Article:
Heroin Fuels Spike in Salt Lake City Bank Robberies

By Bryan Le 09/03/14

Police say a whopping 90% of robberies in the last 18 months were heroin-related.


Salt Lake City Police are blaming the heroin epidemic for a sudden spike in bank robberies that started last year. According to their numbers, more than 90% of the 45 robberies that took place in the last 18 months— more robberies than the city saw in the past four years combined—were heroin-related.

"We've seen people, individuals who've been arrested for committing violent crimes in other locations in the United States who then come here and commit the same types of crimes in Salt Lake City in order to feed this heroin addiction," said police chief Chris Burbank. "This is a problem we have somewhat created in cracking down on prescription opiate medications."

Heroin addicts usually start off with "safer" prescription painkillers such as Oxycontin, which cost about $60 to $80 a pill. But after prescriptions expire or the pill habit starts becoming too expensive, addicts will turn to the cheaper and more highly effective opiate heroin.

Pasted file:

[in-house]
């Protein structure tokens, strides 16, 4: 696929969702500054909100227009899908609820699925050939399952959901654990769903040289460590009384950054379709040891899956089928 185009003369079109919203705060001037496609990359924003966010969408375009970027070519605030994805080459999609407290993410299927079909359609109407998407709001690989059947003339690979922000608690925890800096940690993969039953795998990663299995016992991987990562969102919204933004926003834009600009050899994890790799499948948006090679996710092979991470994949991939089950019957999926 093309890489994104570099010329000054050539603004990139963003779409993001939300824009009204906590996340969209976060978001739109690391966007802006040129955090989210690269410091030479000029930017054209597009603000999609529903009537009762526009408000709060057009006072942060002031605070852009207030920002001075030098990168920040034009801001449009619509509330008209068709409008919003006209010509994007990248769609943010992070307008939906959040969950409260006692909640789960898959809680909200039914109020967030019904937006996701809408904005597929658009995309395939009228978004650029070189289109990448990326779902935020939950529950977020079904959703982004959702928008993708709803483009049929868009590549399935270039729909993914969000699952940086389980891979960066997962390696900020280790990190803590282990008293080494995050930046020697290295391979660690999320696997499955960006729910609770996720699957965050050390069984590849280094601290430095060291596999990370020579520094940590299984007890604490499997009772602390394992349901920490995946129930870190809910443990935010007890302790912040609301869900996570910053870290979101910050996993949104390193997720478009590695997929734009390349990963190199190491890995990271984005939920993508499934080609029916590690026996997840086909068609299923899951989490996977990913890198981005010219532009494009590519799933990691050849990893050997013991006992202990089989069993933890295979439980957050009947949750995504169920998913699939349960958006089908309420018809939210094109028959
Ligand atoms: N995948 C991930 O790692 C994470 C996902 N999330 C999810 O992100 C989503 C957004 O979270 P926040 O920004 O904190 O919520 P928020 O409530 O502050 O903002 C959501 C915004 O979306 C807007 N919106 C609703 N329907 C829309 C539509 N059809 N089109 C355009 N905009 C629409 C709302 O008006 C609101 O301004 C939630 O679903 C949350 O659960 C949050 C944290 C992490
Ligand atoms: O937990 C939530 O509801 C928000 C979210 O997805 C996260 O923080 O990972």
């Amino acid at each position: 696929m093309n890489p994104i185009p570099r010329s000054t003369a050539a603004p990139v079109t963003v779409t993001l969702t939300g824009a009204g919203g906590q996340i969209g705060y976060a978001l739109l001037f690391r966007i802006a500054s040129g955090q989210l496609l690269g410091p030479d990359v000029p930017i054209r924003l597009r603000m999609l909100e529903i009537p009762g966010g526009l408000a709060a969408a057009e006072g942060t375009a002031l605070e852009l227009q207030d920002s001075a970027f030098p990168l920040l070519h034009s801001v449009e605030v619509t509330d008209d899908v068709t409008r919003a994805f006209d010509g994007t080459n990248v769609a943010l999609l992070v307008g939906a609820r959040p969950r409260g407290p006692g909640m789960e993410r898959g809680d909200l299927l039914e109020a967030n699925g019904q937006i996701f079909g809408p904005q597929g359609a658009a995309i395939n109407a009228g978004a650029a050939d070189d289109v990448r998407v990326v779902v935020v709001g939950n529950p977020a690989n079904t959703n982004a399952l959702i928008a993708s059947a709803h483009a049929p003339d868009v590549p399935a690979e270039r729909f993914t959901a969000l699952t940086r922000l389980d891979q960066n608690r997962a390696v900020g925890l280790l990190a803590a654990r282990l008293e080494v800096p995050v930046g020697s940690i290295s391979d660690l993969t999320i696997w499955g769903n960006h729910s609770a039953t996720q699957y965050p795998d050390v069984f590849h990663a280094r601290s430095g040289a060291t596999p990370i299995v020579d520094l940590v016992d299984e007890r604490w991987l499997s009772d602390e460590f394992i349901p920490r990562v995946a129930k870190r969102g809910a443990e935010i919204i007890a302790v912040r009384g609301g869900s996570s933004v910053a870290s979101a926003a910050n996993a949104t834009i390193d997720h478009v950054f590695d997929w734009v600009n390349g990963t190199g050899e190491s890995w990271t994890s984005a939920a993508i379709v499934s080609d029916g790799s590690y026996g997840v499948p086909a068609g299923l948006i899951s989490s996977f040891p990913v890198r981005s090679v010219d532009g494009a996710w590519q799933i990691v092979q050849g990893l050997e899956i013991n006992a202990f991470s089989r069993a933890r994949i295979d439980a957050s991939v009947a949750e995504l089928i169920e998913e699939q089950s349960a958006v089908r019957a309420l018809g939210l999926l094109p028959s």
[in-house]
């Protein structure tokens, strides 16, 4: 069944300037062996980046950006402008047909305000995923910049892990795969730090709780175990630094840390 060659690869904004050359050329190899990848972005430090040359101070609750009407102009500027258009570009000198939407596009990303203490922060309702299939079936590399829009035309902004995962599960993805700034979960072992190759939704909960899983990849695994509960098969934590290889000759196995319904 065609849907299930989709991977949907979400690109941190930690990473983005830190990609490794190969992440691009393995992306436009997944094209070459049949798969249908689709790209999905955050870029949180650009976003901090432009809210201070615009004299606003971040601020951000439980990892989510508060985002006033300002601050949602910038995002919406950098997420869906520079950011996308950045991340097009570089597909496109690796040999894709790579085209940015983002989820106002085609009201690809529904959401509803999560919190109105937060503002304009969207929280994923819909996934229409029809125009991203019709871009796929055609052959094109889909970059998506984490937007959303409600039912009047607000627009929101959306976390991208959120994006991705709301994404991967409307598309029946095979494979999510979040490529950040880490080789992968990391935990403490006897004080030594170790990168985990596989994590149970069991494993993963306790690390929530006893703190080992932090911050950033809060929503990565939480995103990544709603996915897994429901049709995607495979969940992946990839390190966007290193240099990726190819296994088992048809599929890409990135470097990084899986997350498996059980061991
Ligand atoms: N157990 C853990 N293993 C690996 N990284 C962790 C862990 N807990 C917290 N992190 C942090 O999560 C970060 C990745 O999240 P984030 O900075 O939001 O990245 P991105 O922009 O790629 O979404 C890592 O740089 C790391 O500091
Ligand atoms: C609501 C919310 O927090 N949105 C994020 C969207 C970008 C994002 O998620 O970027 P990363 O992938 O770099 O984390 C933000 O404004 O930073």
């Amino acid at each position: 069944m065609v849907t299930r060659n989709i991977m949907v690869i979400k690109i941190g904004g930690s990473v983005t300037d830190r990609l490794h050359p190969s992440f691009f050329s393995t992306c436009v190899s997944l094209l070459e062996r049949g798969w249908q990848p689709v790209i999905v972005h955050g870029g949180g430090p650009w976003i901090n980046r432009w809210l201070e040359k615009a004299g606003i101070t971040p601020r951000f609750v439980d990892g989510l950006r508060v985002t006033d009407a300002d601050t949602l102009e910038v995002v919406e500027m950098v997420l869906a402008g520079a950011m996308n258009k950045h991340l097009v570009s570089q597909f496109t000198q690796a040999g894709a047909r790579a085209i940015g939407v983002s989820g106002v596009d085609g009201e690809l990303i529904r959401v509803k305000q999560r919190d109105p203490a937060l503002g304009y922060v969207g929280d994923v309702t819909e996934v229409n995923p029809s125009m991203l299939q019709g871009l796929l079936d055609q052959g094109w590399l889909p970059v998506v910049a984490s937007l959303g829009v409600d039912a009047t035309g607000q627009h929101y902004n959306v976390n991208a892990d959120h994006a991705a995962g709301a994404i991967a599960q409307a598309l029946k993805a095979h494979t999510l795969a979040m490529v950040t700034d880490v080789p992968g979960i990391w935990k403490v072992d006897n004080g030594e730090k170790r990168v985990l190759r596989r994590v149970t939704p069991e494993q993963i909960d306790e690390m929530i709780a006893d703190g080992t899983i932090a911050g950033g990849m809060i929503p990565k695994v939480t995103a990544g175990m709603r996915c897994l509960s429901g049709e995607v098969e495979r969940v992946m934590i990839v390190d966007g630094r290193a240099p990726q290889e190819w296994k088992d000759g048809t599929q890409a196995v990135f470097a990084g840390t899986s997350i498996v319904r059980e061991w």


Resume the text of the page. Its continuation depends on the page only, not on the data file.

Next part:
"More people are using it. More people are buying it. Therefore, they're more desperate. Heroin is a desperate user's drug," said Salt Lake police detective Matt Evans, adding that it isn't uncommon for heroin addicts to spend $1,000 to $5,000 a month on heroin. Bank robbing can provide the cash flow addicts need, and police say that most addict robbers will hit banks, buy heroin, pass out, and then wake up before repeating the cycle again.

FBI special agent Adam Quirk said there is no typical profile of a heroin-addicted bank robber. They can be in their 20s or 50s, be repeat offenders or have no criminal record at all, and are professionals or students of all races.

Most of these robberies are "note robberies," where the offender simply passes the teller a note demanding the money and leaves with cash. Though the robbery itself can seem simple and overly effective, police say that they arrest 90% of all the bank robbers afterward.

"It’s the most cleared violent crime there is," Quirk said. "If you rob a bank, you're going to get caught."

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Bryan Le grew up in the 90's, so the Internet is practically his third parent. This combined with a love for journalism led him to The Fix. When he isn't fulfilling his duties as Editorial Coordinator, he's obsessing over fancy keyboards he can't justify buying. Find Bryan on LinkedIn or Twitter